Scientists from University College London (London's Global University) says cases of GBS in the first two to four weeks following injection with the AstraZeneca shot are on the rise, a phenomenon that is not necessarily being seen with the jabs from Pfizer and Moderna.
While Pfizer and Moderna's shots are made with messenger RNA (mRNA) technology, the AstraZeneca shot uses a more "traditional" viral vector formula containing a weekend chimpanzee virus, the job of which is to deliver the Fauci Flu spike protein into the body.
Experts now believe that this chimp component is responsible for causing GBS, a relatively rare condition demarcated by muscle numbness and pain, as well as difficulty swallowing and sometimes even breathing. (Related: The Italian government tried to prosecute AstraZeneca over the harm caused by its covid injections.)
The gastroenteritis bug Campylobacter is a common cause of GBS as it has a surface coating that looks slightly human, causing the body to attack its own nerves instead of invading germs.
Adenovirus is different in that it usually triggers the common cold. However, scientists now believe that it might mimic human cells in a similar way to Campylobacter, resulting in the same autoimmune response by the body against its own nervous system.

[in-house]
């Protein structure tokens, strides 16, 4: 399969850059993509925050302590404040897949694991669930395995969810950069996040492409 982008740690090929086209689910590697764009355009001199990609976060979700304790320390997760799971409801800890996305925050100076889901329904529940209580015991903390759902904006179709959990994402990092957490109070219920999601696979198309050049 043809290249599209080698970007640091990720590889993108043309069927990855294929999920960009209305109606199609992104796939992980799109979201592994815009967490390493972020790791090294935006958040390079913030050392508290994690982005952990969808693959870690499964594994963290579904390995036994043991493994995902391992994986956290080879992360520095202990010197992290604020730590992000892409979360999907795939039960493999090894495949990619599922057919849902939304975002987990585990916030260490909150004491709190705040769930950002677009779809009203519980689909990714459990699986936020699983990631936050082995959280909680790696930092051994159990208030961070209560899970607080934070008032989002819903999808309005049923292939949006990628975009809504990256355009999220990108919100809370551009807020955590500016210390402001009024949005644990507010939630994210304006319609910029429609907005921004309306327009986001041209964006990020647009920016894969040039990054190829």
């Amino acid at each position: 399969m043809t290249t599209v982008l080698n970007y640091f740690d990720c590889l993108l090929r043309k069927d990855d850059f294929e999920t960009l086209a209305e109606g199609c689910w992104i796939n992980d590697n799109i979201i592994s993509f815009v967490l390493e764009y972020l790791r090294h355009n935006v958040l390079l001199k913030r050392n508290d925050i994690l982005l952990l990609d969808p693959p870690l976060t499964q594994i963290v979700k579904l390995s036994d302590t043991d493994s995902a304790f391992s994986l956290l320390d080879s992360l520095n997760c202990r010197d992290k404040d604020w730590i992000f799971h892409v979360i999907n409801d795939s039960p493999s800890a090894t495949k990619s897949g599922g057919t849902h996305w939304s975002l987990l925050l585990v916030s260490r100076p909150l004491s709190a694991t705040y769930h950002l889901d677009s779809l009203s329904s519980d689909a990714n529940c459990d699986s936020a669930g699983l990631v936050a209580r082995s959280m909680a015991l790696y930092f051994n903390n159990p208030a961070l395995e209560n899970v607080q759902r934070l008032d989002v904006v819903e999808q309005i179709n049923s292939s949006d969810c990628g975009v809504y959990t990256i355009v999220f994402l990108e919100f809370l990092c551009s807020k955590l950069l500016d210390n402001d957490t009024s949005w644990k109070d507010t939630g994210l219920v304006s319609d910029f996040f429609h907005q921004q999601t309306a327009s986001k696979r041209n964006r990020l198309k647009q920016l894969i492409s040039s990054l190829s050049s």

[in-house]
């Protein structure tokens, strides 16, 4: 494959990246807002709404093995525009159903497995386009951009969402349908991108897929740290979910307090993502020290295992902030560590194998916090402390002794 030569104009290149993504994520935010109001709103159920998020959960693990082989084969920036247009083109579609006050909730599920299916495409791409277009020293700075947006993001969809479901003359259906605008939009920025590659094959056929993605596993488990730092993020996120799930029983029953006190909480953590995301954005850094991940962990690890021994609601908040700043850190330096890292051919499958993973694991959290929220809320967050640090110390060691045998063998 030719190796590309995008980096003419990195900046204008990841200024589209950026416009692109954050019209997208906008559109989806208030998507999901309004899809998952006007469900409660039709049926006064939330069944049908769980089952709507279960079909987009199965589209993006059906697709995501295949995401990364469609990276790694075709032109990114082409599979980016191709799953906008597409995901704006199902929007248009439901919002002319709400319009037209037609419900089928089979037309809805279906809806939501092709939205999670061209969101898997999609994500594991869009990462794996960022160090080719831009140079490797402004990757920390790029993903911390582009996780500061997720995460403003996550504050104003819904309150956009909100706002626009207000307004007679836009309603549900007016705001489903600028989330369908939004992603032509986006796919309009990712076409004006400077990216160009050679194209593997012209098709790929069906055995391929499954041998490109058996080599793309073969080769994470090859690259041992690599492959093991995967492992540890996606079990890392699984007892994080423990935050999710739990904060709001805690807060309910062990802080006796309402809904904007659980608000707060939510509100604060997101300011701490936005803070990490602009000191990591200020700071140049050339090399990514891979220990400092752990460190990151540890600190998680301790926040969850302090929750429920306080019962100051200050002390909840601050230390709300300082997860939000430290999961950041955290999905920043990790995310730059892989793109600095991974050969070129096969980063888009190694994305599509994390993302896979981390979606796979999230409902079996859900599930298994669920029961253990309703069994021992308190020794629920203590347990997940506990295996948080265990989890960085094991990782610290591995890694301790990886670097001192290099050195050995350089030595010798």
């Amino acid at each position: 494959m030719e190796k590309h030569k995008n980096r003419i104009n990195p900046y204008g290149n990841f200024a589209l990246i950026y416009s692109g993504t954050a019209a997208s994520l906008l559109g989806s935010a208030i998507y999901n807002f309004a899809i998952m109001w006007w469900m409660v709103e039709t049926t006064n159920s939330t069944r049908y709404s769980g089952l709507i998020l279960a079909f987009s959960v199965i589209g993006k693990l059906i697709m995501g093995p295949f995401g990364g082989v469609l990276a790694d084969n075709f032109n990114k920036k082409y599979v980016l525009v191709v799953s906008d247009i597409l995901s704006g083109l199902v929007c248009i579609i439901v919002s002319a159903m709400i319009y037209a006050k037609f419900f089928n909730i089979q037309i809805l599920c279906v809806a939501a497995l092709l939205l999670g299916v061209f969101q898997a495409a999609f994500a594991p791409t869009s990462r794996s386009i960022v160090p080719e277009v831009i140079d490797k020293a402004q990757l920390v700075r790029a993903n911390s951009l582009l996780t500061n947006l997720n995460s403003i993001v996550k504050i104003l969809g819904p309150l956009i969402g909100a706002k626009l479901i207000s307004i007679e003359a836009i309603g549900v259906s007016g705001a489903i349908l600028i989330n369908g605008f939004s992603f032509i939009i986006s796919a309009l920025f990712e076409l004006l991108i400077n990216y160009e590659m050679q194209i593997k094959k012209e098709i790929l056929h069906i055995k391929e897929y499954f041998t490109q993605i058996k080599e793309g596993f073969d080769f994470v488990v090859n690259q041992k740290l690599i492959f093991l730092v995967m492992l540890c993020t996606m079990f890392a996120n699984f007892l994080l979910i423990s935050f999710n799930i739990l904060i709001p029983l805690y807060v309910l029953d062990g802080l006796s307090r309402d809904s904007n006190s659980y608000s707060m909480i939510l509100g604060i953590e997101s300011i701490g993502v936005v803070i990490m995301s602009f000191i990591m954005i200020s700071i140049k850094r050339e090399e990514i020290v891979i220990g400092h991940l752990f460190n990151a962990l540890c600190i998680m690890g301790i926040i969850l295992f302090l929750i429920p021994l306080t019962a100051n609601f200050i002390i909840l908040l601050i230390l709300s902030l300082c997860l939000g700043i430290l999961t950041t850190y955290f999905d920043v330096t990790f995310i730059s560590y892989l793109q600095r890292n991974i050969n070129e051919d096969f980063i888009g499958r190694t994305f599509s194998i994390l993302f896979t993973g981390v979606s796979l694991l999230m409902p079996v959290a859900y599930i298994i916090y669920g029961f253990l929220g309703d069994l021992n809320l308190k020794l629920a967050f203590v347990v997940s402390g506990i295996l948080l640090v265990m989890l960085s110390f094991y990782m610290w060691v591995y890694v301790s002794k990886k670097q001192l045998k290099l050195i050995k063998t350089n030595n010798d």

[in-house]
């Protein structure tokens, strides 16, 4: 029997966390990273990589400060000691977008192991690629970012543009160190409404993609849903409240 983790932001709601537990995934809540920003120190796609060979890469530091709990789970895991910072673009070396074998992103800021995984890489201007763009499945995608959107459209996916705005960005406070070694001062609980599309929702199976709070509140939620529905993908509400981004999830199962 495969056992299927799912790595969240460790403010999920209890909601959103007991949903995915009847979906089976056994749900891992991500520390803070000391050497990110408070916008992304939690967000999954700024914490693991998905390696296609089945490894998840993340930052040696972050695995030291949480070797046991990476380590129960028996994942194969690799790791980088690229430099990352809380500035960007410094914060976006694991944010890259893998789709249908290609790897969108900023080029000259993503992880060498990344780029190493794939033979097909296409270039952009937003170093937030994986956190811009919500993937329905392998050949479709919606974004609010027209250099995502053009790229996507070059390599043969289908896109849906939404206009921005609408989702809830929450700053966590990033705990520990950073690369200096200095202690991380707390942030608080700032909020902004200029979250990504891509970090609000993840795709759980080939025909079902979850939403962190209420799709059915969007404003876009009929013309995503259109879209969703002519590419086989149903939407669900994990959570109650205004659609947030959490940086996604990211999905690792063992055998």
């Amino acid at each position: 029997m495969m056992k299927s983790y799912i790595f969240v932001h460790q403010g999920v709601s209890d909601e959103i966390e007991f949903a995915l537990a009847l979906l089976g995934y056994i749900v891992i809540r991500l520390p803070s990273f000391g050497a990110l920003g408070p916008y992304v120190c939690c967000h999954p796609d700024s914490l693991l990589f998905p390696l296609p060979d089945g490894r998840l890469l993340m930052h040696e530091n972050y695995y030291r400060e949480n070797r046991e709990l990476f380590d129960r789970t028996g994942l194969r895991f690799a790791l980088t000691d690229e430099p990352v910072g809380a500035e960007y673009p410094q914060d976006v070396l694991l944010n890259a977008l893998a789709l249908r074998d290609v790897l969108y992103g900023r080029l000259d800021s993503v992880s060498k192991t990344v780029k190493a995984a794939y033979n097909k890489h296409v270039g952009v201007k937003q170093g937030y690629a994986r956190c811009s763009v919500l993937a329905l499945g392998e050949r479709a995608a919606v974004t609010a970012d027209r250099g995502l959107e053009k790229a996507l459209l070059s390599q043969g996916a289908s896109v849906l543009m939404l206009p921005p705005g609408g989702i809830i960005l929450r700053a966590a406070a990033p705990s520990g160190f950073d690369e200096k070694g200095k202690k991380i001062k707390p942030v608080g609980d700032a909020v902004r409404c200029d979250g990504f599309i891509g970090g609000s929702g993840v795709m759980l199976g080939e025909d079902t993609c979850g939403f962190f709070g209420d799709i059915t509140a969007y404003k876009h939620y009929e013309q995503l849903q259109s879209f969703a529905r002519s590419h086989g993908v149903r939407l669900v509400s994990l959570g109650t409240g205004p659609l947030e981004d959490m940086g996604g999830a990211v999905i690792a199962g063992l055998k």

"At the moment, we don't know why a vaccine may cause these very small rises in GBS," said Prof. Michael Lunn, the study's lead author from the UCL Queen Square Institute of Neurology.
"It may be that a non-specific immune activation in susceptible individuals occurs, but if that were the case similar risks might apply to all vaccine types. It is therefore logical to suggest that the simian adenovirus vector, often used to develop vaccines, including AstraZeneca's, may account for the increased risk."
GBS is associated with many other vaccines as well, which makes sense seeing as how adenovirus-based vaccines are commonly administered for diseases such as tuberculosis, HIV and malaria.
Every year in the United Kingdom alone, about 1,500 people develop GBS, and 30 to 40 percent of all cases are classified as having no known cause. Researchers are finally starting to admit that perhaps the cause is adenovirus injections.
Back in 1976 during the first manufactured swine flu scare, mass vaccination was rolled out as the "cure" and not long after, many recipients began developing GBS. Ever since then, GBS has been popping up in association with other vaccines.
It appears as though the Johnson & Johnson (Janssen) jab is also linked to GBS. It turns out that both the Janssen and AstraZeneca jab are made using the same adenovirus technology.
"We know that Pfizer and Moderna don't cause BDS but Johnson & Johnson and AstraZeneca do and the only commonality link is an adenovirus vector," Prof. Lunn added.
"Johnson & Johnson is not the same one because they use a human adenovirus but it's similar and the implications are broad because adenoviruses are used in quite a lot of vaccines and genetic therapies. The benefits from these vaccines and drugs are huge and the risk is tiny and there aren't that many viral vectors you can use, but it's good that the public are aware of the risks."
"And theoretically, if we know what virus is causing GBS, we can turn it off and we might be able to prevent disease progression."
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